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April 20, 1927

American sculptor and teacher Lorado Taft delivered a comprehensive illustrated lecture on “American Sculpture and Sculptors.” Tracing American sculpture back to the early 18th century, Taft identified the New Jersey wax works of Patience Wright and the later work in wood by William Rush and in marble by a “gravestone man from New Jersey,” John Frazee as the beginnings of American sculpture, saying that “America in particular needs the fine arts because this country has so little background of tradition.”

Taft discussed the work of Augustus Saint Gaudens at length. Claiming Saint Gaudens as the greatest American sculptor, Taft praised most highly his memorial to Clover Adams, the Adams Memorial in Rock Creek cemetery in Washington, D. C.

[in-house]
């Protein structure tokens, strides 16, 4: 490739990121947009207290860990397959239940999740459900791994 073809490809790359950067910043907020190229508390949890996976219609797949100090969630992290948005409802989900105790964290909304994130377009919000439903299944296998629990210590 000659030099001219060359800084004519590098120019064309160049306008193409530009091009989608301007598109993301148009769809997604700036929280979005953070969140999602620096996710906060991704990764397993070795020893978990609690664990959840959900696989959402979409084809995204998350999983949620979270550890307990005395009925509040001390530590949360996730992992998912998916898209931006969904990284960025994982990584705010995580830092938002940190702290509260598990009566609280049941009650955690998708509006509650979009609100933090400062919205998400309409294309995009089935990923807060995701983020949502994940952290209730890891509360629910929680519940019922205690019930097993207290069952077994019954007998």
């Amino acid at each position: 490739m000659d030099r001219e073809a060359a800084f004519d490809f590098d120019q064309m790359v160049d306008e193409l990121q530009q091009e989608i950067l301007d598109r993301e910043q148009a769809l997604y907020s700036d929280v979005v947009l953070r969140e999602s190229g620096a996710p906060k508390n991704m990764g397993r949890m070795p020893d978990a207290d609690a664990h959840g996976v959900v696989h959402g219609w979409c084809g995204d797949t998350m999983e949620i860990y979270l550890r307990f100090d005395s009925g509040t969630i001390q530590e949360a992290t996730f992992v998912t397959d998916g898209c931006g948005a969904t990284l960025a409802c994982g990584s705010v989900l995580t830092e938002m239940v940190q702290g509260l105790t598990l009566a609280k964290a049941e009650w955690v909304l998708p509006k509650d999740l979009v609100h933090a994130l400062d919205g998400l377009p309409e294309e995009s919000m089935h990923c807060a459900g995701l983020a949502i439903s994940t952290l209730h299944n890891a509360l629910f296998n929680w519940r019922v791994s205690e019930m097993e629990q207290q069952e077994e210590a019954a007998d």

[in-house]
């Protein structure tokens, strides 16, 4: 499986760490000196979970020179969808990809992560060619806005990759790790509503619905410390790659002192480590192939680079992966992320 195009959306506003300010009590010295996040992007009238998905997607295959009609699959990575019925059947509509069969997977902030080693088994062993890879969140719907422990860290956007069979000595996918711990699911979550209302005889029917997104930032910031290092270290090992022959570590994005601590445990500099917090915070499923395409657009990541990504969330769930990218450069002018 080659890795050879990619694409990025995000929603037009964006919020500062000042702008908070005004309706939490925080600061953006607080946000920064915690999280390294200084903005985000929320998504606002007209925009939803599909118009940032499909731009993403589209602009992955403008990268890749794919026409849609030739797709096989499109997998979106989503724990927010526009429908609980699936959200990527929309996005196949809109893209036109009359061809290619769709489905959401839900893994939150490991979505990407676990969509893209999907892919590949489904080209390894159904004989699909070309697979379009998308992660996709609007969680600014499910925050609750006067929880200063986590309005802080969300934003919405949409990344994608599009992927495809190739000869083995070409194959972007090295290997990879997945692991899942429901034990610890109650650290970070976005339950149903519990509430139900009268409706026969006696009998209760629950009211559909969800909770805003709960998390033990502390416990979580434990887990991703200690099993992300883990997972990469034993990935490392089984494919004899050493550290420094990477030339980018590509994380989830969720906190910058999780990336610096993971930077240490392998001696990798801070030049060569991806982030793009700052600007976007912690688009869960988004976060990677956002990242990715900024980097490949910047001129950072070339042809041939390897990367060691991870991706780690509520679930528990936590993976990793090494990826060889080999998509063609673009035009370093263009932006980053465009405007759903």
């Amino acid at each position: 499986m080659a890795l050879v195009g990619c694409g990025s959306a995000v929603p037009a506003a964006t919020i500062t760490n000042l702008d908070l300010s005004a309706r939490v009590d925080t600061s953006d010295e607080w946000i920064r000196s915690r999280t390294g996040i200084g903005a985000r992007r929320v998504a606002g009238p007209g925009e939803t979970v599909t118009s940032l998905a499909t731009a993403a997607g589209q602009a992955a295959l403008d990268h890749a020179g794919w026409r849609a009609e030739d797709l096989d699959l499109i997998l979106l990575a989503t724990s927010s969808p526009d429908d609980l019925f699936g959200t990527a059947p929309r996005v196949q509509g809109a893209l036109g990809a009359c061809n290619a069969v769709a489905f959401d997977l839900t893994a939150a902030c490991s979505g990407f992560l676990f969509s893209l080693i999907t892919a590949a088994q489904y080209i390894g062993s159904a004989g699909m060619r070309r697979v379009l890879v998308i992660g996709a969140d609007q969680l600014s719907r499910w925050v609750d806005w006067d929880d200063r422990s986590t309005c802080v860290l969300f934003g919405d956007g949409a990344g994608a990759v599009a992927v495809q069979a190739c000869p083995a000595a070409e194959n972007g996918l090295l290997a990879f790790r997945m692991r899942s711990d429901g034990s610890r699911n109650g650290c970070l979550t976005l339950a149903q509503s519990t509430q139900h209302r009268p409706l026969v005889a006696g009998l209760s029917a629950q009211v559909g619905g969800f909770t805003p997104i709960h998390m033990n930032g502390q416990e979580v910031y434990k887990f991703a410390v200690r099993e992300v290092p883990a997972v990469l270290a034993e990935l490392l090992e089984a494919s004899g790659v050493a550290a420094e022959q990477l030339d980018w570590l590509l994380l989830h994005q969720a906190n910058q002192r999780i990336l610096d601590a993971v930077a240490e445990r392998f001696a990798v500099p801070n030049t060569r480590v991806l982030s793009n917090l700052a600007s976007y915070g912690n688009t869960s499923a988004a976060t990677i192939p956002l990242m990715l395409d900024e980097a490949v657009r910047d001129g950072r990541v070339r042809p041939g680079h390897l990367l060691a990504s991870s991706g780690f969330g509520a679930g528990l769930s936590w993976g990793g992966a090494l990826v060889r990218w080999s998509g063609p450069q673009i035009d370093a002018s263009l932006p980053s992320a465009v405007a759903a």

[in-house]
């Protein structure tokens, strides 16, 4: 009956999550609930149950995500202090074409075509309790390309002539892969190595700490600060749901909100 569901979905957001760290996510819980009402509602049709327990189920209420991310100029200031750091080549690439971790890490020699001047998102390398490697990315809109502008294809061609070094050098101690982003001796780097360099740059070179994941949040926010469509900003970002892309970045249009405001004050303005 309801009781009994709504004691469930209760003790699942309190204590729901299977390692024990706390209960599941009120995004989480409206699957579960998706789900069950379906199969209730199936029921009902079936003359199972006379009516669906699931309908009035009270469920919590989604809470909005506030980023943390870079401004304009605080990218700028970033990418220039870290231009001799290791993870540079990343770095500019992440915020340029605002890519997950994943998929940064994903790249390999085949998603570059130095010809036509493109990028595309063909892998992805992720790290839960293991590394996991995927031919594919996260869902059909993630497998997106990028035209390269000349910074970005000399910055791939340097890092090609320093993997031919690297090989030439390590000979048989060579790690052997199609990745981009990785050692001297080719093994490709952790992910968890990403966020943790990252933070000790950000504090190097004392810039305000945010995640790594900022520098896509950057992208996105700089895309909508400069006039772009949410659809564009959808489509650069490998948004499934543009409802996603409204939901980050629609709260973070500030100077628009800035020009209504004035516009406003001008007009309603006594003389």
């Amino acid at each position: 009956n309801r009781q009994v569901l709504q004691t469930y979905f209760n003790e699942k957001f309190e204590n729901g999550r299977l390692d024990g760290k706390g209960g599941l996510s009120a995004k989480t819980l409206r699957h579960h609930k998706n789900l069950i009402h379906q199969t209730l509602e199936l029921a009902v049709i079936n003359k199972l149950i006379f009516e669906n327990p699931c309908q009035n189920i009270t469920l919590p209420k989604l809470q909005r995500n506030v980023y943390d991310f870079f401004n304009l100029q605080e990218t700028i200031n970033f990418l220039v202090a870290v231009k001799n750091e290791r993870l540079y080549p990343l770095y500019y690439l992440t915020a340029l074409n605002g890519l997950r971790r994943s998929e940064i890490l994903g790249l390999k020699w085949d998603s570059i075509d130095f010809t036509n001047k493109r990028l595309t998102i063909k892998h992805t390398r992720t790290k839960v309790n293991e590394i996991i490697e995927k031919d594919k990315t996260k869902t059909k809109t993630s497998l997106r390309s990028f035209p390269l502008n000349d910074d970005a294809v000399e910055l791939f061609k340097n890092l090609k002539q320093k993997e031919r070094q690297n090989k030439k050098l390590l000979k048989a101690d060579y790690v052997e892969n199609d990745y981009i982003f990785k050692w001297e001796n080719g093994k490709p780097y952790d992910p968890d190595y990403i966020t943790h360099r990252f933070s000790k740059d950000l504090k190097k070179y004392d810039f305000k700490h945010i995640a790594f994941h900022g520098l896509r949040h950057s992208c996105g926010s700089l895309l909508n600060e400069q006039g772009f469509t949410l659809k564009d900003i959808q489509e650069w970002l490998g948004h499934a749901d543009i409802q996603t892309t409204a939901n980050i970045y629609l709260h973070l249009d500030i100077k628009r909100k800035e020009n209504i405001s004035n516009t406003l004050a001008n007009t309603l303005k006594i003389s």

“At the close of his lecture, Mr. Taft showed again the picture of Saint Gaudens’s draped figure which has symbolized so much to the different persons who have seen it, as the greated acheivement of American sculpture.”

The Miscellany News

Taft’s Modern Tendencies in Sculpture (1921), a compilation of his lectures at the Art Institute of Chicago, was a landmark survey of the medium in America and Europe in the 20th century.

The Years